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While Moe says most people tend to think about what they have to get done that day while they're in the shower, that time in the tub can easily be an act of peaceful meditation. "To make this a meditative experience, put some soap or body wash on your hands and close your eyes while you wash yourself," Moe explains. Feel your skin, the bumps, the bones, the curvature. Take a deep breath in and smell the soap. Place yourself in that moment and simply exist there, without allowing your to mind wander toward thoughts of to-do lists or daily chores.

Making Dinner

Moe also says taking the time to prepare a home-cooked meal can be meditative. According to the coach, "meditation really just means you're present in the moment, so while you make dinner, don't try to multi-task." Instead, she says, "be patient and watch the water boil. Smell the spices. Listen to the sizzle."

Then, when you eat, take your time. Don't eat in front of your laptop, TV, or phone. Savor each bite and chew fully before digging in for more, Moe suggests.

Sitting In Class

Maybe the last time you sat in class, you were bored out of your mind, or not-so-secretly scrolling through your phone. However, Ellie Shoja, a meditation instructor and founder of the positive mindset coaching service Peace Unleashed, says that for students, a great time to meditate is at the start of a lecture. So yes, that means no more yawns and eye-rolls, guys.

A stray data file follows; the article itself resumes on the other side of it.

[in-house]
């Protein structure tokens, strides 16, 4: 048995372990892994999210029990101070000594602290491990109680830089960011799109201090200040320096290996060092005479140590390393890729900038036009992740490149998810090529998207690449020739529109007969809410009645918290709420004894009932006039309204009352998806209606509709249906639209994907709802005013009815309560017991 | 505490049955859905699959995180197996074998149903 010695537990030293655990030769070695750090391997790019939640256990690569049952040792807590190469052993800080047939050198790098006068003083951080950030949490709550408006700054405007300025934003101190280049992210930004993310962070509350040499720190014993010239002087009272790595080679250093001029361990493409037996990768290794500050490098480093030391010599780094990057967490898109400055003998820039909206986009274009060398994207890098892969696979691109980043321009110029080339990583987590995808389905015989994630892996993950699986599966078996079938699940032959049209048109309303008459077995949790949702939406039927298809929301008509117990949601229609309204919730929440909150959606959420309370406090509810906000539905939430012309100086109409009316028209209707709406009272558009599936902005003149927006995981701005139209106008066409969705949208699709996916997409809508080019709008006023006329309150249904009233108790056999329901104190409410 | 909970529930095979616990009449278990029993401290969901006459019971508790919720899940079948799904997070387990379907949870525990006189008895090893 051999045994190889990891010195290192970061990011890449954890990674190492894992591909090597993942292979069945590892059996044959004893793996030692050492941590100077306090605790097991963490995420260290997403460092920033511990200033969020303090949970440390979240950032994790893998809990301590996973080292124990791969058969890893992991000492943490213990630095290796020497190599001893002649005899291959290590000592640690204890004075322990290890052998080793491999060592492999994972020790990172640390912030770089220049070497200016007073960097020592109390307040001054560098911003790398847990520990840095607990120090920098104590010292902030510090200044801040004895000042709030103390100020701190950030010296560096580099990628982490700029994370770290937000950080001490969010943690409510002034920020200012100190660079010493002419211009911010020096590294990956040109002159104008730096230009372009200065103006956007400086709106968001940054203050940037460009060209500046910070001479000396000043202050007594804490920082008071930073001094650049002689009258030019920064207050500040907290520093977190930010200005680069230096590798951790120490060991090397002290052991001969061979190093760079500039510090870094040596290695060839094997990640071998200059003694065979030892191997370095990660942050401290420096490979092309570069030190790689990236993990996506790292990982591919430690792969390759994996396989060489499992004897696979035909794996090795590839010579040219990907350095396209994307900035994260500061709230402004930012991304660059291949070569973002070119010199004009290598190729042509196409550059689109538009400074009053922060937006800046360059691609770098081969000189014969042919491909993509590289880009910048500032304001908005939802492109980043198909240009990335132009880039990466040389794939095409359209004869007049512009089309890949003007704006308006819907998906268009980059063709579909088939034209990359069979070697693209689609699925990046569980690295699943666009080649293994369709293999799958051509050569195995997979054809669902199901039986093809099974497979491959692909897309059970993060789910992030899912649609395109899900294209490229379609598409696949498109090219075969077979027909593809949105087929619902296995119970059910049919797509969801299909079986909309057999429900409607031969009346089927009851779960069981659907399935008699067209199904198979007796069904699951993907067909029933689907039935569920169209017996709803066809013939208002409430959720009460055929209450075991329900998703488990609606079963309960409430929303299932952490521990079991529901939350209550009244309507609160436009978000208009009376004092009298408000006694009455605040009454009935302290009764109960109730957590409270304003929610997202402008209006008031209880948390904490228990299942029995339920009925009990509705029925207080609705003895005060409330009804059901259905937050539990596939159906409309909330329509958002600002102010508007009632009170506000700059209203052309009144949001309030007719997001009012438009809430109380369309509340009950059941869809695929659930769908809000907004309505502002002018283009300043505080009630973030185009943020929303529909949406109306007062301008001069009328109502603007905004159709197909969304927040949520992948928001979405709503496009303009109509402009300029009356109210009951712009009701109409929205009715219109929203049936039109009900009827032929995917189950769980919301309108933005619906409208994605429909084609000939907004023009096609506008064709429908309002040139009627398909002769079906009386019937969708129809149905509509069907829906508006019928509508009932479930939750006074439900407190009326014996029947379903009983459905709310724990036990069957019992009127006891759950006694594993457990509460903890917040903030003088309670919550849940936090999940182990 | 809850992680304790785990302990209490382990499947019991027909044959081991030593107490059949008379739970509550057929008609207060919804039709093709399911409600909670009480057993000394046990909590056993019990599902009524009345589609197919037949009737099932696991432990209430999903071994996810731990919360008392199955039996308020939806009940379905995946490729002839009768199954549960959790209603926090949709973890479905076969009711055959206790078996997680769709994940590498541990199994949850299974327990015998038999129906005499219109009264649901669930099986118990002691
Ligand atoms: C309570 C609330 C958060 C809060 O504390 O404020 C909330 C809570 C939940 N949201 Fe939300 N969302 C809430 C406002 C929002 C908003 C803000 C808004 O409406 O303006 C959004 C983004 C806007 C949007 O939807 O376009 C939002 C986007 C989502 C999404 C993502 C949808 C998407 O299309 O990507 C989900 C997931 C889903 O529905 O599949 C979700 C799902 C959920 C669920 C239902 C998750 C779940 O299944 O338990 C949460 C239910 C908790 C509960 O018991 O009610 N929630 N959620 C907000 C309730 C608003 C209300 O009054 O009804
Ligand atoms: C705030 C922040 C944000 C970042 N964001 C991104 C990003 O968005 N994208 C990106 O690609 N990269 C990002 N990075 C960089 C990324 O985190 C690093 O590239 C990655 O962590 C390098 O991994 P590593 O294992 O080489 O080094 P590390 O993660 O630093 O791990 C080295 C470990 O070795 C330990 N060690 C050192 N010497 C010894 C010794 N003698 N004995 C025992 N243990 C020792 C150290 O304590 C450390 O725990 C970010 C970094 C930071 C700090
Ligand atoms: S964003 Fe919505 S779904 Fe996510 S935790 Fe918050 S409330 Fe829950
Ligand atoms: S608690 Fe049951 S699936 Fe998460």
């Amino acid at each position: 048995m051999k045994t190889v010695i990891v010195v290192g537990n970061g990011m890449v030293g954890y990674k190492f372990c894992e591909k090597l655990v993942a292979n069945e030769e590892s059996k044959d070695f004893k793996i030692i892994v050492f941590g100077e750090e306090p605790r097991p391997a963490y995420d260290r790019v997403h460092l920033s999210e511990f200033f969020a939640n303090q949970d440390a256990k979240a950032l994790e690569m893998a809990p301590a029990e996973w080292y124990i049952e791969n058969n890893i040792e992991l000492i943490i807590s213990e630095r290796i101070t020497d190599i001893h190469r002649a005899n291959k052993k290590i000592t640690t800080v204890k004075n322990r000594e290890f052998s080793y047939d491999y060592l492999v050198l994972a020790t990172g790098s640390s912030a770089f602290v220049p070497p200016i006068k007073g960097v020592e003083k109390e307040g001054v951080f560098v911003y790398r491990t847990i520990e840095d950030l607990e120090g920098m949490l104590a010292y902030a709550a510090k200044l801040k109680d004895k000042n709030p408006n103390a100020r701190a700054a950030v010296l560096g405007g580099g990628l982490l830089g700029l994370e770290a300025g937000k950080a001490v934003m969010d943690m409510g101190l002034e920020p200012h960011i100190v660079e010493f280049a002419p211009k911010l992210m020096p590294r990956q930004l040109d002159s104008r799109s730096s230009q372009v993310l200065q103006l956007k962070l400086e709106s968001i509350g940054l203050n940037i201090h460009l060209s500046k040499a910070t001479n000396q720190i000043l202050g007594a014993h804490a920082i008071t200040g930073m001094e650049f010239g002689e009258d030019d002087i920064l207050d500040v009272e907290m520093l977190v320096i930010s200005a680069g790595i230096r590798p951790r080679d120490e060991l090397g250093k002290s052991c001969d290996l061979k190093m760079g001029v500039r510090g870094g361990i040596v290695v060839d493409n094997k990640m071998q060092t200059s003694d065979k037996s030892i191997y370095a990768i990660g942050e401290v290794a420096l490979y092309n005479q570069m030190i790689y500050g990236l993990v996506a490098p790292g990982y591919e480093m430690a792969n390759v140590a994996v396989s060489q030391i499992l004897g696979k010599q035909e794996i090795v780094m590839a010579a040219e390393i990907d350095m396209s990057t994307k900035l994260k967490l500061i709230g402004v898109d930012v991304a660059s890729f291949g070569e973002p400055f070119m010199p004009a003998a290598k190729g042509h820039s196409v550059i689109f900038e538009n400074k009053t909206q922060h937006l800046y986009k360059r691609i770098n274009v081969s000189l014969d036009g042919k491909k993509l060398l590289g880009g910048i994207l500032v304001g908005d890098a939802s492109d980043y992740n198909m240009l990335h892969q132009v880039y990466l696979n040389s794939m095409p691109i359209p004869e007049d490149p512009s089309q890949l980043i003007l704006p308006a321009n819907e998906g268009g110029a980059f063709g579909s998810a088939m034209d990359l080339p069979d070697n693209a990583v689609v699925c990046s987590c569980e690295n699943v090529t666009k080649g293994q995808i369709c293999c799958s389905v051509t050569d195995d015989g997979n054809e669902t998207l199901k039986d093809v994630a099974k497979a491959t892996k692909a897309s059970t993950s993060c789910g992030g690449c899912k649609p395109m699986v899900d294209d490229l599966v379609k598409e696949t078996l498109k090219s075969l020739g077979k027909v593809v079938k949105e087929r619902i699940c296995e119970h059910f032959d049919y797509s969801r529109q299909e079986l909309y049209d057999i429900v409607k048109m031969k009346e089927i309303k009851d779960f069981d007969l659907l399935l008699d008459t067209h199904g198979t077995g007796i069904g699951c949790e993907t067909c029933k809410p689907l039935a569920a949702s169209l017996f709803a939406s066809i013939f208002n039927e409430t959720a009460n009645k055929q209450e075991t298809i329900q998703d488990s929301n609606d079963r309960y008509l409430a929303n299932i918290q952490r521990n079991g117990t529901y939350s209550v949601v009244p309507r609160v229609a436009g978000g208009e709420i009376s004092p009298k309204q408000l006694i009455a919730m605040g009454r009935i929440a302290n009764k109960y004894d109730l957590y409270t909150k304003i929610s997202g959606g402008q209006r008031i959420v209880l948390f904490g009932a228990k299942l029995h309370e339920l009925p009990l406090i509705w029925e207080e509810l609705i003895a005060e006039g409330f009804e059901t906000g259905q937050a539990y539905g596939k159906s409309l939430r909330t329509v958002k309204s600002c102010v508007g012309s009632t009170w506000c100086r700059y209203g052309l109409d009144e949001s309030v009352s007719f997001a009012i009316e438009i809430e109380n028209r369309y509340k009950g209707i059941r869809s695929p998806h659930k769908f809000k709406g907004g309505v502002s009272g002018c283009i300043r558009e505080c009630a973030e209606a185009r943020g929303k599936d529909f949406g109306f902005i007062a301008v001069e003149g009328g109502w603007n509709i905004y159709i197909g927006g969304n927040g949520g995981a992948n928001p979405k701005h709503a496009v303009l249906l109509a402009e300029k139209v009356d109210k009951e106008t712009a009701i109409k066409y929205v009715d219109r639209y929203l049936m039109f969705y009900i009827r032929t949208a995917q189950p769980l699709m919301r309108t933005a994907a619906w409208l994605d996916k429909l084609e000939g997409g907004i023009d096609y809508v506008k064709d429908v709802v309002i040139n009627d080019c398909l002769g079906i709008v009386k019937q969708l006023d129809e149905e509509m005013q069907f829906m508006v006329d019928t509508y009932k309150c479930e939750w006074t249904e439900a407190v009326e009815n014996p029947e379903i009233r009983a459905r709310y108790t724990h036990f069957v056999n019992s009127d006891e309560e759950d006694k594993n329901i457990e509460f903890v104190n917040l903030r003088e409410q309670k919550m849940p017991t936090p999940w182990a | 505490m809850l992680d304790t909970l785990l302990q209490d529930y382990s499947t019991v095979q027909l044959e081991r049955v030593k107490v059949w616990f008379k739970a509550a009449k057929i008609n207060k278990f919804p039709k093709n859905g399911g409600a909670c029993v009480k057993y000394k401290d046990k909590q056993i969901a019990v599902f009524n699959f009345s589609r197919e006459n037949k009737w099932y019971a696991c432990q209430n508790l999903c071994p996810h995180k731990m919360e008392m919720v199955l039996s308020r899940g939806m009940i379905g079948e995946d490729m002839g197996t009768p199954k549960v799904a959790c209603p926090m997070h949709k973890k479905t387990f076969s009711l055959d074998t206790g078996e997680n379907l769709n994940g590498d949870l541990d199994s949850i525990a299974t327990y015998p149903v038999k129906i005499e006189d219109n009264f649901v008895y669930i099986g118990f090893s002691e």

"By focusing entirely on the breath or on the sensations of the body, the student comes into the present moment entirely," Shoja tells Elite Daily. "This primes the student’s mind to wander less during the lecture, and the student will be able to absorb more information than he or she was able to before."

If you're not in school, Shoja says the same meditative practices can be applied in a work meeting as well: By focusing the mind on the breath and becoming completely present in the body during the first few minutes of the meeting, she explains, you'll be able to think more clearly, process the information more efficiently, and tap into solutions more readily. "The best part of this is that employees and students can do this with their eyes wide open, without anyone around them even being aware of the fact that they are setting themselves up for success by meditating for a few minutes," Shoja tells Elite Daily.

Essentially, when you enter a meditative state throughout your days, your spiritual vibration rises and you connect to the wisdom that lives within you, says Shoja. And even though somewhere as mundane as the classroom or office might have been the last place you would have expected to find peace and meditate, it might just be the perfect place for you to start.